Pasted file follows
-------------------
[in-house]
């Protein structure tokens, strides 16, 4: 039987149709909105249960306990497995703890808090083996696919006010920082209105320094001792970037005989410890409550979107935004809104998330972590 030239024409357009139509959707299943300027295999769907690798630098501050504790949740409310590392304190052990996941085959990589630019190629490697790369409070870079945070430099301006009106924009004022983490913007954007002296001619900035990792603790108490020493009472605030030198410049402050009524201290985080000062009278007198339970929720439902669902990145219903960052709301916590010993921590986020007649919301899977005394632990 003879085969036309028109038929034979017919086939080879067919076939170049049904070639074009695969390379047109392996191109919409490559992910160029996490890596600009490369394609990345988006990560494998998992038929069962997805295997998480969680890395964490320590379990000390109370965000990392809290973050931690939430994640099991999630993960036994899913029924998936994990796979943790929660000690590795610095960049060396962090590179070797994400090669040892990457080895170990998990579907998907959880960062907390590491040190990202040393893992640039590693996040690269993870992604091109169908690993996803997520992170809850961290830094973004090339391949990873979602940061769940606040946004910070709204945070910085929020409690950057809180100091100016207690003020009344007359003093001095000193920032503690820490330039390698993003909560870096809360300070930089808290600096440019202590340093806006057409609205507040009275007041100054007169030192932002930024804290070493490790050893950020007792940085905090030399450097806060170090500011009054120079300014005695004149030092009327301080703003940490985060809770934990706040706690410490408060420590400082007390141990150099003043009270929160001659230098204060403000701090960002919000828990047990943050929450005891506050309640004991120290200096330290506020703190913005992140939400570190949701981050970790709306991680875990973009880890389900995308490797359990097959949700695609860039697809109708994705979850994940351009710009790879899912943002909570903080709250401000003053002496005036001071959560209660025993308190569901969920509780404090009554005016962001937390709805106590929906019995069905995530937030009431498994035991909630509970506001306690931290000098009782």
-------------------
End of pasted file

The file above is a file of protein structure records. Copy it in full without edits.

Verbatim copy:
[in-house]
């Protein structure tokens, strides 16, 4: 039987149709909105249960306990497995703890808090083996696919006010920082209105320094001792970037005989410890409550979107935004809104998330972590 030239024409357009139509959707299943300027295999769907690798630098501050504790949740409310590392304190052990996941085959990589630019190629490697790369409070870079945070430099301006009106924009004022983490913007954007002296001619900035990792603790108490020493009472605030030198410049402050009524201290985080000062009278007198339970929720439902669902990145219903960052709301916590010993921590986020007649919301899977005394632990 003879085969036309028109038929034979017919086939080879067919076939170049049904070639074009695969390379047109392996191109919409490559992910160029996490890596600009490369394609990345988006990560494998998992038929069962997805295997998480969680890395964490320590379990000390109370965000990392809290973050931690939430994640099991999630993960036994899913029924998936994990796979943790929660000690590795610095960049060396962090590179070797994400090669040892990457080895170990998990579907998907959880960062907390590491040190990202040393893992640039590693996040690269993870992604091109169908690993996803997520992170809850961290830094973004090339391949990873979602940061769940606040946004910070709204945070910085929020409690950057809180100091100016207690003020009344007359003093001095000193920032503690820490330039390698993003909560870096809360300070930089808290600096440019202590340093806006057409609205507040009275007041100054007169030192932002930024804290070493490790050893950020007792940085905090030399450097806060170090500011009054120079300014005695004149030092009327301080703003940490985060809770934990706040706690410490408060420590400082007390141990150099003043009270929160001659230098204060403000701090960002919000828990047990943050929450005891506050309640004991120290200096330290506020703190913005992140939400570190949701981050970790709306991680875990973009880890389900995308490797359990097959949700695609860039697809109708994705979850994940351009710009790879899912943002909570903080709250401000003053002496005036001071959560209660025993308190569901969920509780404090009554005016962001937390709805106590929906019995069905995530937030009431498994035991909630509970506001306690931290000098009782």